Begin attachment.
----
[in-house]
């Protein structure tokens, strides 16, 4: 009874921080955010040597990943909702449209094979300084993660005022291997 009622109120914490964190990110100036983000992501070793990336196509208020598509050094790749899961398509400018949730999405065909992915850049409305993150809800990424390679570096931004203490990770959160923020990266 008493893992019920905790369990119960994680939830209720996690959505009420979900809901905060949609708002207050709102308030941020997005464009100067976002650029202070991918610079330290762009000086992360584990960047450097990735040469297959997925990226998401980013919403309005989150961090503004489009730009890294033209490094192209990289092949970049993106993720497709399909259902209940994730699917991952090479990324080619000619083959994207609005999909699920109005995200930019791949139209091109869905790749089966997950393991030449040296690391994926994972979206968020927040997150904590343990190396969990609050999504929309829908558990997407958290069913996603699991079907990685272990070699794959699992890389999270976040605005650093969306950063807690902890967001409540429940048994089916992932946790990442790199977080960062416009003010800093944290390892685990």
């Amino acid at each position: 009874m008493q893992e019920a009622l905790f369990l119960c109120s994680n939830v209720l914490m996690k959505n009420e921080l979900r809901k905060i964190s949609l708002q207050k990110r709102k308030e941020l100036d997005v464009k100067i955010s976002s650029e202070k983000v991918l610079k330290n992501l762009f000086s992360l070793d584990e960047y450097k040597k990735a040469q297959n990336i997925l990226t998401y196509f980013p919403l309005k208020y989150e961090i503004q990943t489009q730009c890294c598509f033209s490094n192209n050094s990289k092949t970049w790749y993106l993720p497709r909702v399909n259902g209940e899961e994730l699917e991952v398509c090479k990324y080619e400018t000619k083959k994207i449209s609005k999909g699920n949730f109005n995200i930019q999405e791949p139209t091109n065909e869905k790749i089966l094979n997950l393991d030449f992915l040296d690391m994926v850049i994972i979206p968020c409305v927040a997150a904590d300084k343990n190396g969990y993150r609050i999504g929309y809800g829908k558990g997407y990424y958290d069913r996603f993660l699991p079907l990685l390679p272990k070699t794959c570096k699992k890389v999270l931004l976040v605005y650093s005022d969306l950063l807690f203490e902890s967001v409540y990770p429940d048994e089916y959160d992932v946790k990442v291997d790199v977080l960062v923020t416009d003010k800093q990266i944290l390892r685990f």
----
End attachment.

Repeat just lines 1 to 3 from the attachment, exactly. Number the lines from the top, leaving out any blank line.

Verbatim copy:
[in-house]
């Protein structure tokens, strides 16, 4: 009874921080955010040597990943909702449209094979300084993660005022291997 009622109120914490964190990110100036983000992501070793990336196509208020598509050094790749899961398509400018949730999405065909992915850049409305993150809800990424390679570096931004203490990770959160923020990266 008493893992019920905790369990119960994680939830209720996690959505009420979900809901905060949609708002207050709102308030941020997005464009100067976002650029202070991918610079330290762009000086992360584990960047450097990735040469297959997925990226998401980013919403309005989150961090503004489009730009890294033209490094192209990289092949970049993106993720497709399909259902209940994730699917991952090479990324080619000619083959994207609005999909699920109005995200930019791949139209091109869905790749089966997950393991030449040296690391994926994972979206968020927040997150904590343990190396969990609050999504929309829908558990997407958290069913996603699991079907990685272990070699794959699992890389999270976040605005650093969306950063807690902890967001409540429940048994089916992932946790990442790199977080960062416009003010800093944290390892685990």
């Amino acid at each position: 009874m008493q893992e019920a009622l905790f369990l119960c109120s994680n939830v209720l914490m996690k959505n009420e921080l979900r809901k905060i964190s949609l708002q207050k990110r709102k308030e941020l100036d997005v464009k100067i955010s976002s650029e202070k983000v991918l610079k330290n992501l762009f000086s992360l070793d584990e960047y450097k040597k990735a040469q297959n990336i997925l990226t998401y196509f980013p919403l309005k208020y989150e961090i503004q990943t489009q730009c890294c598509f033209s490094n192209n050094s990289k092949t970049w790749y993106l993720p497709r909702v399909n259902g209940e899961e994730l699917e991952v398509c090479k990324y080619e400018t000619k083959k994207i449209s609005k999909g699920n949730f109005n995200i930019q999405e791949p139209t091109n065909e869905k790749i089966l094979n997950l393991d030449f992915l040296d690391m994926v850049i994972i979206p968020c409305v927040a997150a904590d300084k343990n190396g969990y993150r609050i999504g929309y809800g829908k558990g997407y990424y958290d069913r996603f993660l699991p079907l990685l390679p272990k070699t794959c570096k699992k890389v999270l931004l976040v605005y650093s005022d969306l950063l807690f203490e902890s967001v409540y990770p429940d048994e089916y959160d992932v946790k990442v291997d790199v977080l960062v923020t416009d003010k800093q990266i944290l390892r685990f």